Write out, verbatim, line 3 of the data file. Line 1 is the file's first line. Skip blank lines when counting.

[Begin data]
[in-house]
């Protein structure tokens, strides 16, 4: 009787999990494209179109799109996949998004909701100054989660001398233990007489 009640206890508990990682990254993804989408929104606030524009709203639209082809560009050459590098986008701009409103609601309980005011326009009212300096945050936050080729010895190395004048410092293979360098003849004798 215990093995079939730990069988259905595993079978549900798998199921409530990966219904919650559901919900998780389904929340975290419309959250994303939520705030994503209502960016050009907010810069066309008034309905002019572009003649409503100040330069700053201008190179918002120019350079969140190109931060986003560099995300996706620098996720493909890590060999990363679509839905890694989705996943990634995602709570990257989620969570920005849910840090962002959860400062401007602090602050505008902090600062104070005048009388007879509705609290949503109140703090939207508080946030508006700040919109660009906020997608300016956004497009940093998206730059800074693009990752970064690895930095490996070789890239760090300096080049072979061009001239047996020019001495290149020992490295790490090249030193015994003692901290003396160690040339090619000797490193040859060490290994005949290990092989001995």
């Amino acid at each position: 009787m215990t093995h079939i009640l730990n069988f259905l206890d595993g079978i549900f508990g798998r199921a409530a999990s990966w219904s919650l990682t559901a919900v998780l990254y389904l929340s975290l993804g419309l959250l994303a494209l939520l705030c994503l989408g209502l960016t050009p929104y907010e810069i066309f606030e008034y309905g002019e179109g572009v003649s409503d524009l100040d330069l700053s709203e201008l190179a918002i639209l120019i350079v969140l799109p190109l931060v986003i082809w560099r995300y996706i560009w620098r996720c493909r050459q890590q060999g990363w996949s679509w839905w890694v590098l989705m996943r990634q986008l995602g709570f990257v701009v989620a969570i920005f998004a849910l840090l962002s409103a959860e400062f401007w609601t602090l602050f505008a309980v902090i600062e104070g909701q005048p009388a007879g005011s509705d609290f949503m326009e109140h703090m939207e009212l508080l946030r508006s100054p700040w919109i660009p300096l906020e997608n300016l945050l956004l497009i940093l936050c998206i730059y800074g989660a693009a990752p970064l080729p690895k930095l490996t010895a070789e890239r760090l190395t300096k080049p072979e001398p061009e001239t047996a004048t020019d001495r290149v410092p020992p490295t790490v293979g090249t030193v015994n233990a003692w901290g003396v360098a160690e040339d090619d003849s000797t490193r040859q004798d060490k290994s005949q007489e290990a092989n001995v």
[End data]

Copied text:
């Amino acid at each position: 009787m215990t093995h079939i009640l730990n069988f259905l206890d595993g079978i549900f508990g798998r199921a409530a999990s990966w219904s919650l990682t559901a919900v998780l990254y389904l929340s975290l993804g419309l959250l994303a494209l939520l705030c994503l989408g209502l960016t050009p929104y907010e810069i066309f606030e008034y309905g002019e179109g572009v003649s409503d524009l100040d330069l700053s709203e201008l190179a918002i639209l120019i350079v969140l799109p190109l931060v986003i082809w560099r995300y996706i560009w620098r996720c493909r050459q890590q060999g990363w996949s679509w839905w890694v590098l989705m996943r990634q986008l995602g709570f990257v701009v989620a969570i920005f998004a849910l840090l962002s409103a959860e400062f401007w609601t602090l602050f505008a309980v902090i600062e104070g909701q005048p009388a007879g005011s509705d609290f949503m326009e109140h703090m939207e009212l508080l946030r508006s100054p700040w919109i660009p300096l906020e997608n300016l945050l956004l497009i940093l936050c998206i730059y800074g989660a693009a990752p970064l080729p690895k930095l490996t010895a070789e890239r760090l190395t300096k080049p072979e001398p061009e001239t047996a004048t020019d001495r290149v410092p020992p490295t790490v293979g090249t030193v015994n233990a003692w901290g003396v360098a160690e040339d090619d003849s000797t490193r040859q004798d060490k290994s005949q007489e290990a092989n001995v």